Professor (Research), Psychiatry and Behavioral Sciences
Member, Stanford Neurosciences Institute
One of the earliest and most consistent findings in behavioral neuroscience research is that learning changes the brain. Here we consider how learning as an aspect of coping in the context of stress exposure induces neuroadaptations that enhance emotion regulation and resilience. A systematic review of the literature identified 15 brain imaging studies in which humans with specific phobias or post-traumatic stress disorder (PTSD) were randomized to stress exposure therapies that diminished subsequent indications of anxiety. Most of these studies focused on functional changes in the amygdala and anterior corticolimbic brain circuits that control cognitive, motivational, and emotional aspects of physiology and behavior. Corresponding structural brain changes and the timing, frequency, and duration of stress exposure required to modify brain functions remain to be elucidated in future research. These studies will advance our understanding of coping as a learning process and provide mechanistic insights for the development of new interventions that promote stress coping skills.
View details for DOI 10.3389/fnbeh.2013.00013
View details for PubMedID 23439935
Stroke causes brain dysfunction and neuron death, and the lack of effective therapies heightens the need for new therapeutic targets. Here we identify prokineticin 2 (PK2) as a mediator for cerebral ischemic injury. PK2 is a bioactive peptide initially discovered as a regulator of gastrointestinal motility. Multiple biological roles for PK2 have been discovered, including circadian rhythms, angiogenesis, and neurogenesis. However, the role of PK2 in neuropathology is unknown. Using primary cortical cultures, we found that PK2 mRNA is up-regulated by several pathological stressors, including hypoxia, reactive oxygen species, and excitotoxic glutamate. Glutamate-induced PK2 expression is dependent on NMDA receptor activation and extracellular calcium. Enriched neuronal culture studies revealed that neurons are the principal source of glutamate-induced PK2. Using in vivo models of stroke, we found that PK2 mRNA is induced in the ischemic cortex and striatum. Central delivery of PK2 worsens infarct volume, whereas PK2 receptor antagonist decreases infarct volume and central inflammation while improving functional outcome. Direct central inhibition of PK2 using RNAi also reduces infarct volume. These findings indicate that PK2 can be activated by pathological stimuli such as hypoxia-ischemia and excitotoxic glutamate and identify PK2 as a deleterious mediator for cerebral ischemia.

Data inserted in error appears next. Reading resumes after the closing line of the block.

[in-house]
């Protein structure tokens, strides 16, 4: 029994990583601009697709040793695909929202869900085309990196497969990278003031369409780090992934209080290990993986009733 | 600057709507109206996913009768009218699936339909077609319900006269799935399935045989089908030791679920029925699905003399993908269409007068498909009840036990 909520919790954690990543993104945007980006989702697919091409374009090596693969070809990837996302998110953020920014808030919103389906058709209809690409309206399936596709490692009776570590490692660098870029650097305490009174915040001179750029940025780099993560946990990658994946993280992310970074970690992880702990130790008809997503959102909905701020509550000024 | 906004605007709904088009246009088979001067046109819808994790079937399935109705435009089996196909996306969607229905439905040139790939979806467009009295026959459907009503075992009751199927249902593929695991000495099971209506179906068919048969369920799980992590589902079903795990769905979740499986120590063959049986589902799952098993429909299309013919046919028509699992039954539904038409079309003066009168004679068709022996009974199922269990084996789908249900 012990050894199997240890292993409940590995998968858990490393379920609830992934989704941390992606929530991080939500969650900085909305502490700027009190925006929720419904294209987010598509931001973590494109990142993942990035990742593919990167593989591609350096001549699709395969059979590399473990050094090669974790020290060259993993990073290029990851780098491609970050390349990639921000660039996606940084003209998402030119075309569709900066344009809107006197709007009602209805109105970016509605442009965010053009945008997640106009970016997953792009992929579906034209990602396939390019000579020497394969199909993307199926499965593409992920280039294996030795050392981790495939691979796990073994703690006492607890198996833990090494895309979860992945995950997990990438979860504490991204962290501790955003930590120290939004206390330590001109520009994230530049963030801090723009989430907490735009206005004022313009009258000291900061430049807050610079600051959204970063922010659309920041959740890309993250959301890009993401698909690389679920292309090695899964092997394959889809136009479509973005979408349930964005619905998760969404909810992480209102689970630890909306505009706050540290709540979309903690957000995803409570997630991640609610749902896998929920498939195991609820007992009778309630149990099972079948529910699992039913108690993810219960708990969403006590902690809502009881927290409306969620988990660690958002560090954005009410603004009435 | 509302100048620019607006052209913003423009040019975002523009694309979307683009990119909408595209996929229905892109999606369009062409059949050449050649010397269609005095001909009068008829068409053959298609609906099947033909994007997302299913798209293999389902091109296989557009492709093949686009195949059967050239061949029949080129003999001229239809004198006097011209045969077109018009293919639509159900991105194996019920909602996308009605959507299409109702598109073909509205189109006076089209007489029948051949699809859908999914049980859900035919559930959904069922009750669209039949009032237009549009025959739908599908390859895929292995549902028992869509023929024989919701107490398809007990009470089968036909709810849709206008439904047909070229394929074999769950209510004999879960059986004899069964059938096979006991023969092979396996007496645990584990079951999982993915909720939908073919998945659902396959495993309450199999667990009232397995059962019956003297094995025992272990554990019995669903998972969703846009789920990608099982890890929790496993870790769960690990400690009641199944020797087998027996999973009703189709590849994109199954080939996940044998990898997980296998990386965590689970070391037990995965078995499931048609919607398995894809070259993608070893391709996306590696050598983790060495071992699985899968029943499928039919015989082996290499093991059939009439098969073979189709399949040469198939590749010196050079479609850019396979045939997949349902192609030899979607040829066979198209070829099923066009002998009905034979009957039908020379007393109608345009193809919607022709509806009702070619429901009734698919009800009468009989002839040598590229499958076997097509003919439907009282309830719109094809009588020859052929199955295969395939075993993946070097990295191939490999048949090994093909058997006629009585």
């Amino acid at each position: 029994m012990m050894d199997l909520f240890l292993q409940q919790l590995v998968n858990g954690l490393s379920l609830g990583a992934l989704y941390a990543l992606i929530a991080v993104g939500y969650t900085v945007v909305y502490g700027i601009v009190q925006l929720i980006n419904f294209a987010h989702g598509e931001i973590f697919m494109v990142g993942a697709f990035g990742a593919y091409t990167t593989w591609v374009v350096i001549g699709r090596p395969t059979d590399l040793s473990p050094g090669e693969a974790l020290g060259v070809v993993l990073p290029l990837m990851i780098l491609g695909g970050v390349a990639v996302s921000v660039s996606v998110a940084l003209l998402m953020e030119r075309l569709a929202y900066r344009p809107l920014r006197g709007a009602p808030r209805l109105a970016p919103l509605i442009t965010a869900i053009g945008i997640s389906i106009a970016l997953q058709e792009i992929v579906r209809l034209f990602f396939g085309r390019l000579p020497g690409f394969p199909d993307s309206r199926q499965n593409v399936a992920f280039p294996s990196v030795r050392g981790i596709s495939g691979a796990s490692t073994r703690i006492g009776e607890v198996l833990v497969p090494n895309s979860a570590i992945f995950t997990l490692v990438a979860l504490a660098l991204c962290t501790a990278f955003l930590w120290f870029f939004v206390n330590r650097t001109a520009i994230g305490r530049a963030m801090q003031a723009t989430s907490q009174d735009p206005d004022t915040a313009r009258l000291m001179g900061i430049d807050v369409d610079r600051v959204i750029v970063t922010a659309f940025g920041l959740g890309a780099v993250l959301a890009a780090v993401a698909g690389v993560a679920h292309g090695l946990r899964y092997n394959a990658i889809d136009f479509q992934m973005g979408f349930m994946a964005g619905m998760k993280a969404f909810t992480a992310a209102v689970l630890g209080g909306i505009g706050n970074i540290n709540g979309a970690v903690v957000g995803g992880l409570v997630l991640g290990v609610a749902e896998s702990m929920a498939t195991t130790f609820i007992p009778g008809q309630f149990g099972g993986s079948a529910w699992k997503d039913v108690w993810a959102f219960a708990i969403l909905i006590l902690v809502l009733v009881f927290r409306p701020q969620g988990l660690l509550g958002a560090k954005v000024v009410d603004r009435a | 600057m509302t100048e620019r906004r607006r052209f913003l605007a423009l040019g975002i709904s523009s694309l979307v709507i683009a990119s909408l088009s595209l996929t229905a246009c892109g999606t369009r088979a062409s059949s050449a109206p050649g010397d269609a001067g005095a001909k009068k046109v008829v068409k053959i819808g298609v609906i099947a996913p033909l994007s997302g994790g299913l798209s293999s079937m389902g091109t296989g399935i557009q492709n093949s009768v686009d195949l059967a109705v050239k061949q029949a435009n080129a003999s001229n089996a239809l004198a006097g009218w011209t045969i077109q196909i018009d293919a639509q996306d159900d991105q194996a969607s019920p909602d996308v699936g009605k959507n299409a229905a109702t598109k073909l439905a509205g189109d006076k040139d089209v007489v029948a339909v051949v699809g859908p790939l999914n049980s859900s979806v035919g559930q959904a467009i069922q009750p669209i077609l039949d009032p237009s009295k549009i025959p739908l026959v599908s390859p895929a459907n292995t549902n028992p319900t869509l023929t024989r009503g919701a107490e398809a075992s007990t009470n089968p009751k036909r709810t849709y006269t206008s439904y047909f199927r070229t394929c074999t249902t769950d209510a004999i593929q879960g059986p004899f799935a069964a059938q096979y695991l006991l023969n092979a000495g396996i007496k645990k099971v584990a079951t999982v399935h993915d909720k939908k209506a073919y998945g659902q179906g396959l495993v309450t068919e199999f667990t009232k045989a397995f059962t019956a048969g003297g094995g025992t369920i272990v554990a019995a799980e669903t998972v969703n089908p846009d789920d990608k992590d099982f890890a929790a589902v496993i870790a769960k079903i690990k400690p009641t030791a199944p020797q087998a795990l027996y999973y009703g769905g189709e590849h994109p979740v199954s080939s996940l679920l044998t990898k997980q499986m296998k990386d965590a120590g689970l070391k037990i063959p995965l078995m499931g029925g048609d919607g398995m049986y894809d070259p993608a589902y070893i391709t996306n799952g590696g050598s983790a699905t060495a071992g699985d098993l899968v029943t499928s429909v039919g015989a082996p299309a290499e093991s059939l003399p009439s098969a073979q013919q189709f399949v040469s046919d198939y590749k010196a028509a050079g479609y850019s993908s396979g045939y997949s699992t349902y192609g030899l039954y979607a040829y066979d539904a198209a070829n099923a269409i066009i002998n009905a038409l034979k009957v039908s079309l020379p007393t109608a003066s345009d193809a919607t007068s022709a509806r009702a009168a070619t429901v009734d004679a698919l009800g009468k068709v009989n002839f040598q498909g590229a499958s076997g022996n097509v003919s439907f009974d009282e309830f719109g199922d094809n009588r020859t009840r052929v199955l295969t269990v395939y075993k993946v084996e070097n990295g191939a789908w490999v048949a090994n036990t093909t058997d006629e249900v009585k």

View details for DOI 10.1073/pnas.1113363109
View details for Web of Science ID 000302294700073
View details for PubMedID 22431614
Central nervous system (CNS) histamine is low in individuals with narcolepsy, a disease characterized by severe fragmentation of both sleep and wake. We have developed a primate model, the squirrel monkey, with which we can examine the role of the CNS in the wake-consolidation process, as these primates are day-active, have consolidated wake and sleep and have cerebrospinal fluid (CSF) that is readily accessible. Using this model and three distinct protocols, we report herein on the role of CNS histamine in the wake consolidation process. CSF histamine has a robust daily rhythm, with a mean of 24.9?±?3.29?pg?mL(-1) , amplitude of 31.7?±?6.46?pg?mL(-1) and a peak at 17:49?± 70.3?min (lights on 07:00-19:00?hours). These levels are not significantly affected by increases (up to 161?±?40.4% of baseline) or decreases (up to 17.2?±?2.50% of baseline) in locomotion. In direct contrast to the effects of sleep deprivation in non-wake-consolidating mammals, in whom CSF histamine increases, pharmacologically induced sleep (?-hydroxybutyrate) and wake (modafinil) have no direct effects on CSF histamine concentrations. These data indicate that the time-course of histamine in CSF in the wake-consolidated squirrel monkey is robust against variation in activity and sleep and wake-promoting pharmacological compounds, and may indicate that histamine physiology plays a role in wake-consolidation such as is present in the squirrel monkey and humans.